With more than a decade of successfully operating the AutoMine system in southern Africa, Sandvik is well equipped to marry Africa’s unique operational needs with the ideal equipment and technology.
“This has given us the necessary experience to take this technology further afield.”
With the tried and tested AutoMine platform having over 350 automated pieces of equipment in the field globally, operating for more than 2 million hours with zero LTI’s, Sandvik has indicated that they are committed to the continuous development of their autonomous technology.
Automation perceptions further unpacked
The perception that automation results in reduced labour remains one of the biggest challenges around embracing these technologies.
“The reality is that this equipment still requires human intervention to fully operate at all levels. It does however require a different skill that is more technology savvy. Equipment maintenance is also still a necessity and this further requires the retention of a human workforce,” Andrews outlines.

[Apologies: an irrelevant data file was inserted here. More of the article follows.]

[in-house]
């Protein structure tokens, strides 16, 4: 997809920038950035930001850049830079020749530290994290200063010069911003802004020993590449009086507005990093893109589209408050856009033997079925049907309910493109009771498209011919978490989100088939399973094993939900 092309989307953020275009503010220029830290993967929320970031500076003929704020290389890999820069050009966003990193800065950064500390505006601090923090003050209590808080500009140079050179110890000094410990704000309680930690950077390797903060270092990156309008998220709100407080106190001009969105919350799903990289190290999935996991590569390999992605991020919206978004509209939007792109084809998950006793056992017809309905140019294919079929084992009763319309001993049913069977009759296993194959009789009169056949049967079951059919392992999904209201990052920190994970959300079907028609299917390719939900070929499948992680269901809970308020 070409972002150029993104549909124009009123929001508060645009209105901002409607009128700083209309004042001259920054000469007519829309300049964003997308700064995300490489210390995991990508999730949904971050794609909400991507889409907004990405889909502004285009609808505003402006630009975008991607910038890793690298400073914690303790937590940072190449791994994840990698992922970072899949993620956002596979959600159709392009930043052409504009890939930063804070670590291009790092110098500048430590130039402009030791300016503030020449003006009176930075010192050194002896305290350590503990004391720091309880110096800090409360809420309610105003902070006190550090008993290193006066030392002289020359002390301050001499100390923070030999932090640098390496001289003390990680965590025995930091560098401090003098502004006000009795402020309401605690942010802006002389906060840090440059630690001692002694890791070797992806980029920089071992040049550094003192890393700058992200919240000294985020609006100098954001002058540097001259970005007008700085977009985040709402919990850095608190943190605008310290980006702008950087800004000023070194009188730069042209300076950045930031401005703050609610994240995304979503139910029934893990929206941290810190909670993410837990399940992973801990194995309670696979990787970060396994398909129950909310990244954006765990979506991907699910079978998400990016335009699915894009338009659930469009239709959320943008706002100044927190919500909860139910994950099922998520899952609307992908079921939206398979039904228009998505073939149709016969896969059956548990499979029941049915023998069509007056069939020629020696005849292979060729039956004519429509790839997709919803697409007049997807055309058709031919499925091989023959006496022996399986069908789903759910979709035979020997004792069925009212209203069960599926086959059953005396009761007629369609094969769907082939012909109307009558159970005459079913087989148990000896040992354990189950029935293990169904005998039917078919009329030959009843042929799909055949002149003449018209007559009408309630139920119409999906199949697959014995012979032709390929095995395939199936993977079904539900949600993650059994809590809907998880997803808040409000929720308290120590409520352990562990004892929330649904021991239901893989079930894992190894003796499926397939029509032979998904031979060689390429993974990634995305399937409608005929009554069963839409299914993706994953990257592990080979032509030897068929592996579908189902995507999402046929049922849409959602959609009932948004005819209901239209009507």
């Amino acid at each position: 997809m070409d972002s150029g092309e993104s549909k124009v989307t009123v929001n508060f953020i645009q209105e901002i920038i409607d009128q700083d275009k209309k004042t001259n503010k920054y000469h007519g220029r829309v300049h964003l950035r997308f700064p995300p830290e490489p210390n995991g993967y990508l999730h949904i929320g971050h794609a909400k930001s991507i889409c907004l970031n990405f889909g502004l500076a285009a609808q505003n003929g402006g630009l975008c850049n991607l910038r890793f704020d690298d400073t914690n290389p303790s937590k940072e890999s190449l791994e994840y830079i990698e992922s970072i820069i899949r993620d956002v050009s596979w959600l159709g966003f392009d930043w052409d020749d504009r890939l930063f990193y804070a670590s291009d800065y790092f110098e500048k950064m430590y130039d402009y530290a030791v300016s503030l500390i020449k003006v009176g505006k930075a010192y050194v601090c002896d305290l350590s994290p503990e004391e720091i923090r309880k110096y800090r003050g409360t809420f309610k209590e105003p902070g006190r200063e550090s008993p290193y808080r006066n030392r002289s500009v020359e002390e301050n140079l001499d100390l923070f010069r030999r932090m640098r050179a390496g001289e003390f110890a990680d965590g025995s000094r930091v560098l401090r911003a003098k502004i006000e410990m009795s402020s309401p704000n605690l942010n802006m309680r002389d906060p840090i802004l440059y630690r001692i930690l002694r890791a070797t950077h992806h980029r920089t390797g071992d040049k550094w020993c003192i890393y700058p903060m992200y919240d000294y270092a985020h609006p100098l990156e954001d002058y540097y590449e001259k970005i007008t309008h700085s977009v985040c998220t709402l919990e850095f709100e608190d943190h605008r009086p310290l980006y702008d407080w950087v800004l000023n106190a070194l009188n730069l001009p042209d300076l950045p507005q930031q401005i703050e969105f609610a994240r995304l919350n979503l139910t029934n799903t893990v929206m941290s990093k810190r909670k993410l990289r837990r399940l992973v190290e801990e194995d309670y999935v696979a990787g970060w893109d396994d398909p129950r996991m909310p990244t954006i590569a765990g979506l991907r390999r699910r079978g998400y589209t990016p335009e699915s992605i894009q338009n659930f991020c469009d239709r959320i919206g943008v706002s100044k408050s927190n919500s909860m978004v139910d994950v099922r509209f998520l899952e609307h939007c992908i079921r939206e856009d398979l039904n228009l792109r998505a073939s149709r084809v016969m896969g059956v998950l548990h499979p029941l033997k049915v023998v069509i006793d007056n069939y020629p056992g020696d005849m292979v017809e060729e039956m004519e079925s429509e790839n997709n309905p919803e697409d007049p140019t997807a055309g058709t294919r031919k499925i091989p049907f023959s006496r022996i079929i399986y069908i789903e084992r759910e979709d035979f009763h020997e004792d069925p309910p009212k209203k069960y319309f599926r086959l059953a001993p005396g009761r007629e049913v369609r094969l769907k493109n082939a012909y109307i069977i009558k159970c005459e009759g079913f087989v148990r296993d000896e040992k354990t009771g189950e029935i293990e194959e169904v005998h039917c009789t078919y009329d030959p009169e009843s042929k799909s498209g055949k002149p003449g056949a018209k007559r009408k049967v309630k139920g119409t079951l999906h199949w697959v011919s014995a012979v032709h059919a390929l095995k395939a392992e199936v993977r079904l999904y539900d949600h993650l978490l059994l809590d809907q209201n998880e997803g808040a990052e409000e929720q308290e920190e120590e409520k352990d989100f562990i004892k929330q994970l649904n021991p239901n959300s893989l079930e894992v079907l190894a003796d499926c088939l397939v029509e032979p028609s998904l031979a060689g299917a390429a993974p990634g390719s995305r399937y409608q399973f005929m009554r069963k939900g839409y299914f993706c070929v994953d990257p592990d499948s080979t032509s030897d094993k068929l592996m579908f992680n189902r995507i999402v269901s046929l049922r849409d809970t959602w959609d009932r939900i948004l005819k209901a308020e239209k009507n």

The Sandvik vice presidents agree that the benefits to automation are also not acknowledged sufficiently – in terms of benefits to existing and new work forces.
This technology removes challenges around gender, age and language.
“A simple four to six-week training session is generally sufficient for an individual to develop a competency level necessary to operate an automated machine. Hand/eye coordination and relearning to operate a remote that is not sensitive to touch are in fact the greatest challenges.”
Sandvik’s array of automated equipment is extensive and ranges from driverless trucks (a Sandvik trademark), loaders and roof bolters to drilling equipment.
“Our machines can drill a complete face remotely without any underground intervention,” highlights Andrews. With a number of drills delivering this capability in Africa already, it’s a proven guarantee.
“Naturally, these technologies significantly reduce the room for error. Because machines can automatically respond and adapt to conditions ‘at the face’ – consumables lifespans are extended and in turn the lifespan of the machine. Naturally costs are also reduced,” Banister notes.